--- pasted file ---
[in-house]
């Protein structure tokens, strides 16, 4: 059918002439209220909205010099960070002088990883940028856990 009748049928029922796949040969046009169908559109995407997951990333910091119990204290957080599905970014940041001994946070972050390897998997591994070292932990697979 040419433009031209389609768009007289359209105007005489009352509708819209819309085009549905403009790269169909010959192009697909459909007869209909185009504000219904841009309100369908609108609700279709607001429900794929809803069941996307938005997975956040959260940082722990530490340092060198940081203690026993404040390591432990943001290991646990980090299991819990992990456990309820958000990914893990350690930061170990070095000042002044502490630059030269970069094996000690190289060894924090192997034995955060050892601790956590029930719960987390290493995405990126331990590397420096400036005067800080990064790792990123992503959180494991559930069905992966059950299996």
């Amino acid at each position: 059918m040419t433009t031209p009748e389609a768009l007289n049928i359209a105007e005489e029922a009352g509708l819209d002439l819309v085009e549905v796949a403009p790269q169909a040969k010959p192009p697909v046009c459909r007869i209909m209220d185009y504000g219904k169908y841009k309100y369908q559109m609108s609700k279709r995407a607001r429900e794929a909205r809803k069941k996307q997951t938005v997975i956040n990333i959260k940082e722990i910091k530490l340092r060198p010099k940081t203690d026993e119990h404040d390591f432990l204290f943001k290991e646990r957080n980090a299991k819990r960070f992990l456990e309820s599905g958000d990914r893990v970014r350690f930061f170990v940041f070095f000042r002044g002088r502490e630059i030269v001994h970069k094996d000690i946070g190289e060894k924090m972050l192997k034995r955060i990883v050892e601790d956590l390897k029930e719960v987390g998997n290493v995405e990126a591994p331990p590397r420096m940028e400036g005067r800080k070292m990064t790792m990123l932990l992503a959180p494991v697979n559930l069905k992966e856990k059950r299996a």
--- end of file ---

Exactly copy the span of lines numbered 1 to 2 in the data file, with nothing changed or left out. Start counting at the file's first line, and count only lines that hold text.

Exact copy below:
[in-house]
């Protein structure tokens, strides 16, 4: 059918002439209220909205010099960070002088990883940028856990 009748049928029922796949040969046009169908559109995407997951990333910091119990204290957080599905970014940041001994946070972050390897998997591994070292932990697979 040419433009031209389609768009007289359209105007005489009352509708819209819309085009549905403009790269169909010959192009697909459909007869209909185009504000219904841009309100369908609108609700279709607001429900794929809803069941996307938005997975956040959260940082722990530490340092060198940081203690026993404040390591432990943001290991646990980090299991819990992990456990309820958000990914893990350690930061170990070095000042002044502490630059030269970069094996000690190289060894924090192997034995955060050892601790956590029930719960987390290493995405990126331990590397420096400036005067800080990064790792990123992503959180494991559930069905992966059950299996």